God is love.
From the time the first generation of Israelites out of Egypt refused to conquer the Promised Land, the Ninth of Av (in the Jewish calendar) has been the 'Day of Woe' of Jewish History.
As the second generation of Israelites out of Egypt arrives at the same spot where their fathers tested Adonai, Moses is determined not to have a repeat of the same situation. For five weeks he prepares the people for the conquest of the Land with a long exhortation called in Hebrew 'Sefer Dvarim': the 'Book of Deuteronomy'. In his exhortation Moses explains the Torah to this desert generation (Deuteronomy 1:5). In view of the upcoming battle with the Sons of Anak (giants), Moses reminds the people of their recent military victories, especially with the giant Og (Numbers 32:33). Herein is a lesson for us: to avoid repeating the mistakes of the past, we must devote ourselves to the study of the Torah.
Israel understanding and dedicating themselves to the Torah was essential to the successful conquest of the Land. The camp in the desert also counted other people from other nations, so ancient texts propose that when Moses 'expounded', or 'explained' the Torah, he did it in all the 70 languages of the world. This is reminiscent of the day of Pentecost where it is believed that God spoke the Torah in all the languages of the world through tongues of fire (Exodus 20:18). This also reminds us of the other Pentecost when God sent tongues of fire on the disciples of the Master enabling them to speak the mysteries of the Kingdom of God in the languages of all the pilgrims who had come to Jerusalem for the festival (Acts 2). This is usually referred to as the 'gift of 'tongues' or, 'languages'.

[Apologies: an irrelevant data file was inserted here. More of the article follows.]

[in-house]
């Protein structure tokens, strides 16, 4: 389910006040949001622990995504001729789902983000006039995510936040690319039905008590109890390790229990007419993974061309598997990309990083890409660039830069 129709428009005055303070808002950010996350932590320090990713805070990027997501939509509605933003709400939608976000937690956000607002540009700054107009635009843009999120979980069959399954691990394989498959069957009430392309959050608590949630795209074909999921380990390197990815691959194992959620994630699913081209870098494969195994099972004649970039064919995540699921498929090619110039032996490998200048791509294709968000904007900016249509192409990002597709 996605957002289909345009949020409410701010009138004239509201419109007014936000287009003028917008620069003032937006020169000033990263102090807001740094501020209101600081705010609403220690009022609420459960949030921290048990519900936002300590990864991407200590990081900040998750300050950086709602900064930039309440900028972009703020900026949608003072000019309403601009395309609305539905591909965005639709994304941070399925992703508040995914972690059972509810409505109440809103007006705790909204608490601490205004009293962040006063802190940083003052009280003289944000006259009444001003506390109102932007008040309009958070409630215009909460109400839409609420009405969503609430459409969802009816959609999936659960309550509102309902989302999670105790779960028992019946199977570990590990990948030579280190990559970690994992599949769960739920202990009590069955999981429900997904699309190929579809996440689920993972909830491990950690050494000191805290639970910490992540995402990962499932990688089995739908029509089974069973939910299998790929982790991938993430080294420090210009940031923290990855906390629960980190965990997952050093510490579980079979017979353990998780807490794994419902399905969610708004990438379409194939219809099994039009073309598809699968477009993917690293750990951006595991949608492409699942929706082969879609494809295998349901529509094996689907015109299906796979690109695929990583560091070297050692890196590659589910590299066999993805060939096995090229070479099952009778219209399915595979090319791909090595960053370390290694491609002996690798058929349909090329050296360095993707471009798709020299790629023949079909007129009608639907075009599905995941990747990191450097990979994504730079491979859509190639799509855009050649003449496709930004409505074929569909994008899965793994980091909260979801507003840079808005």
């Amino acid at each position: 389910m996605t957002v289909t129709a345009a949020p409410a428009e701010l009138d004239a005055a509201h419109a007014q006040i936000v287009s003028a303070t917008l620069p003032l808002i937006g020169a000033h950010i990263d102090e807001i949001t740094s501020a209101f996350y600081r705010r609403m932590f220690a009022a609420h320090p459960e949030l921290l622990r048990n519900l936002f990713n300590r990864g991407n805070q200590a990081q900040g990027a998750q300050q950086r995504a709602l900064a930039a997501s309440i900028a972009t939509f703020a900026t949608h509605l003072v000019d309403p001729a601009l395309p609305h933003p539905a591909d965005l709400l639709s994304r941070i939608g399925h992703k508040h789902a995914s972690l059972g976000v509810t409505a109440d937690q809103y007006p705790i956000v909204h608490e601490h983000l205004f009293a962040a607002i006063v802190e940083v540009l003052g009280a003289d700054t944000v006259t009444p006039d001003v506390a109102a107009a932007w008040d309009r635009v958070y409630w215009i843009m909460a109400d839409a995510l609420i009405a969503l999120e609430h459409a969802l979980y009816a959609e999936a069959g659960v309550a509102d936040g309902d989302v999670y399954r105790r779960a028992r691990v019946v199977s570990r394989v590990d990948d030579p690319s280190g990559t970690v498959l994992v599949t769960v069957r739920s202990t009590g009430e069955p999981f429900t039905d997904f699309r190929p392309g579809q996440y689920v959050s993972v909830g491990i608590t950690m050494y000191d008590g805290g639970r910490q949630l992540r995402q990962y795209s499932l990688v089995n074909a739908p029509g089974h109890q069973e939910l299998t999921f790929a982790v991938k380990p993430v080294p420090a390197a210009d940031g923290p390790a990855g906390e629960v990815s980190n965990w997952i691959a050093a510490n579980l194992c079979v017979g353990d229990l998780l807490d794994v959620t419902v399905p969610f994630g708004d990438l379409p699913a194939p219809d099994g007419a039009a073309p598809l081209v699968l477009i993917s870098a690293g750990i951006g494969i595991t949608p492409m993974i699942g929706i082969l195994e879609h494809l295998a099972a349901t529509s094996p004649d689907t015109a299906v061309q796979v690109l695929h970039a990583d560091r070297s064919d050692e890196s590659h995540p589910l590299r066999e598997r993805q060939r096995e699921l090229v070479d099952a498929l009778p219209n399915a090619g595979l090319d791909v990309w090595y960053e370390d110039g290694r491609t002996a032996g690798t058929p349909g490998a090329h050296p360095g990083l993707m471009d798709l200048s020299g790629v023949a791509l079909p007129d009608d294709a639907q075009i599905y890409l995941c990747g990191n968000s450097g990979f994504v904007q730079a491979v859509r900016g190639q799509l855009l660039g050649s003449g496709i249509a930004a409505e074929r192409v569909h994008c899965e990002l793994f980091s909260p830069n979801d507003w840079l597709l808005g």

Moses may not actually have spoken the sermon of the Book of Deuteronomy in all main 70 languages of the world, except prophetically. As the Children of Israel of old stood at the entrance of the Promised Land, we, in this 'Endtime', stand at the door of the Kingdom of Heaven established on earth as it is in Heaven, and most everyone in the world has access to the Book of Deuteronomy in his own language, just as if Moses spoke it to them.
This teaches us another lesson. Sometimes in our hasty zeal to share the Words of the Kingdom, we forget to make sure to expound the Words in a 'language' that people understand. There is more to 'language' than linguistics. We may speak the same 'tongue', but if our body language, intonations, and style are proud and arrogant, we actually lock the message in a language foreign to the hearer. It has been said that 'love' is an international 'language', and love was the language of the Master, which He learned from the Father.
As the Master emulated His Father in all things, may we also emulate the Master in learning to share the Word in the 'language' of love, which all men understand, love with our words, but also in deeds.